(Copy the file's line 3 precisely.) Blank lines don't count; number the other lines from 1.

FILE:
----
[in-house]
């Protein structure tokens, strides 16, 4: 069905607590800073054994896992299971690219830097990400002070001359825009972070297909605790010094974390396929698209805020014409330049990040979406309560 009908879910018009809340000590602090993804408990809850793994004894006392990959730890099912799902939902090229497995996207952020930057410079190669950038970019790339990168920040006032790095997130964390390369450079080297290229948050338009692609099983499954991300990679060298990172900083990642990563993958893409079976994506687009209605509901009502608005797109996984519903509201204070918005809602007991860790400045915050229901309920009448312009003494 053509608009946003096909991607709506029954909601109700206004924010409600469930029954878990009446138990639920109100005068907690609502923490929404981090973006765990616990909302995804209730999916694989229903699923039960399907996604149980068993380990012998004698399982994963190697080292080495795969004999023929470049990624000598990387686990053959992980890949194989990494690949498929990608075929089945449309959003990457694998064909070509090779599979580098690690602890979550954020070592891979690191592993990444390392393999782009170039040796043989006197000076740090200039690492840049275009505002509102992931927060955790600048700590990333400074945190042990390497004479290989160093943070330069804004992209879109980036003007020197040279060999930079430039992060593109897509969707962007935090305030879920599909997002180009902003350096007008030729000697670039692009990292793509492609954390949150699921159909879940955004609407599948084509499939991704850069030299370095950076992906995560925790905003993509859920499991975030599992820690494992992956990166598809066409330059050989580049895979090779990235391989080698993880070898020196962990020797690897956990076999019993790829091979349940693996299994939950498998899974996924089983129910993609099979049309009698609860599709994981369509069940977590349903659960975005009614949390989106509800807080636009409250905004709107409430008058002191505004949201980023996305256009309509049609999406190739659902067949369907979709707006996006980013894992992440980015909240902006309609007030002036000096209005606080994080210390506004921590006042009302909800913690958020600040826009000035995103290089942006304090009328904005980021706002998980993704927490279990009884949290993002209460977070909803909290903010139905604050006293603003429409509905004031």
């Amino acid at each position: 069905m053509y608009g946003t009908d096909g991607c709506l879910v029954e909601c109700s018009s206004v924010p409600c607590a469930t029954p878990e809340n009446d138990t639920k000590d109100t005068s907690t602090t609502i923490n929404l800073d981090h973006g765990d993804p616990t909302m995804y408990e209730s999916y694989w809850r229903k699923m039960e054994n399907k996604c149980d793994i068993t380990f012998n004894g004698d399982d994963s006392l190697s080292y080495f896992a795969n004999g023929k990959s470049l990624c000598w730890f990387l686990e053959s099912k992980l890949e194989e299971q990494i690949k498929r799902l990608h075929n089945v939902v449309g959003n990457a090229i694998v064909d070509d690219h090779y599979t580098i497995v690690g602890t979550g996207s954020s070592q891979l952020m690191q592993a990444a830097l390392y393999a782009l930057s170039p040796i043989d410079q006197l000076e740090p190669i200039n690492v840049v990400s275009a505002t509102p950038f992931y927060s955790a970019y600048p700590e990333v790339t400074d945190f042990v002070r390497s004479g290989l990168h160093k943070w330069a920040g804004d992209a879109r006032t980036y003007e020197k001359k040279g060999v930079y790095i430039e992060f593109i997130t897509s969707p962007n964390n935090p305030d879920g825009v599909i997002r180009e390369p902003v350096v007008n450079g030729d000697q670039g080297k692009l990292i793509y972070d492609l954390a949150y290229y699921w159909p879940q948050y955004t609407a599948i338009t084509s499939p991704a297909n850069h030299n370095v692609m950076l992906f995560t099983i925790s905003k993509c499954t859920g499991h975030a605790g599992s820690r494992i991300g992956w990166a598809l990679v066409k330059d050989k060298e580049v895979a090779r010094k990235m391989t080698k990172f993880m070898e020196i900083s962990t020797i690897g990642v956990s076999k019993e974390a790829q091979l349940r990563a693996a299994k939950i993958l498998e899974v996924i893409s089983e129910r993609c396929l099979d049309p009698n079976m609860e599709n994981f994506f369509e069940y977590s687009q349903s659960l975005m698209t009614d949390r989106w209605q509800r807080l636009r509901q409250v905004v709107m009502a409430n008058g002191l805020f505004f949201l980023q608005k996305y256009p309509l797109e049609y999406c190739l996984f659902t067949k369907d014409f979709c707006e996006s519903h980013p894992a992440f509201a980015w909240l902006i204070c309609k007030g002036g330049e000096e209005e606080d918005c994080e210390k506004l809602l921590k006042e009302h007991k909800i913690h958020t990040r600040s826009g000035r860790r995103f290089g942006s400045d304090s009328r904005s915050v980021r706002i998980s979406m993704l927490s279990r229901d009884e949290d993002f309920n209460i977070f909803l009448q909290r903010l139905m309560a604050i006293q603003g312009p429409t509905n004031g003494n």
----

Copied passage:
């Amino acid at each position: 069905m053509y608009g946003t009908d096909g991607c709506l879910v029954e909601c109700s018009s206004v924010p409600c607590a469930t029954p878990e809340n009446d138990t639920k000590d109100t005068s907690t602090t609502i923490n929404l800073d981090h973006g765990d993804p616990t909302m995804y408990e209730s999916y694989w809850r229903k699923m039960e054994n399907k996604c149980d793994i068993t380990f012998n004894g004698d399982d994963s006392l190697s080292y080495f896992a795969n004999g023929k990959s470049l990624c000598w730890f990387l686990e053959s099912k992980l890949e194989e299971q990494i690949k498929r799902l990608h075929n089945v939902v449309g959003n990457a090229i694998v064909d070509d690219h090779y599979t580098i497995v690690g602890t979550g996207s954020s070592q891979l952020m690191q592993a990444a830097l390392y393999a782009l930057s170039p040796i043989d410079q006197l000076e740090p190669i200039n690492v840049v990400s275009a505002t509102p950038f992931y927060s955790a970019y600048p700590e990333v790339t400074d945190f042990v002070r390497s004479g290989l990168h160093k943070w330069a920040g804004d992209a879109r006032t980036y003007e020197k001359k040279g060999v930079y790095i430039e992060f593109i997130t897509s969707p962007n964390n935090p305030d879920g825009v599909i997002r180009e390369p902003v350096v007008n450079g030729d000697q670039g080297k692009l990292i793509y972070d492609l954390a949150y290229y699921w159909p879940q948050y955004t609407a599948i338009t084509s499939p991704a297909n850069h030299n370095v692609m950076l992906f995560t099983i925790s905003k993509c499954t859920g499991h975030a605790g599992s820690r494992i991300g992956w990166a598809l990679v066409k330059d050989k060298e580049v895979a090779r010094k990235m391989t080698k990172f993880m070898e020196i900083s962990t020797i690897g990642v956990s076999k019993e974390a790829q091979l349940r990563a693996a299994k939950i993958l498998e899974v996924i893409s089983e129910r993609c396929l099979d049309p009698n079976m609860e599709n994981f994506f369509e069940y977590s687009q349903s659960l975005m698209t009614d949390r989106w209605q509800r807080l636009r509901q409250v905004v709107m009502a409430n008058g002191l805020f505004f949201l980023q608005k996305y256009p309509l797109e049609y999406c190739l996984f659902t067949k369907d014409f979709c707006e996006s519903h980013p894992a992440f509201a980015w909240l902006i204070c309609k007030g002036g330049e000096e209005e606080d918005c994080e210390k506004l809602l921590k006042e009302h007991k909800i913690h958020t990040r600040s826009g000035r860790r995103f290089g942006s400045d304090s009328r904005s915050v980021r706002i998980s979406m993704l927490s279990r229901d009884e949290d993002f309920n209460i977070f909803l009448q909290r903010l139905m309560a604050i006293q603003g312009p429409t509905n004031g003494n």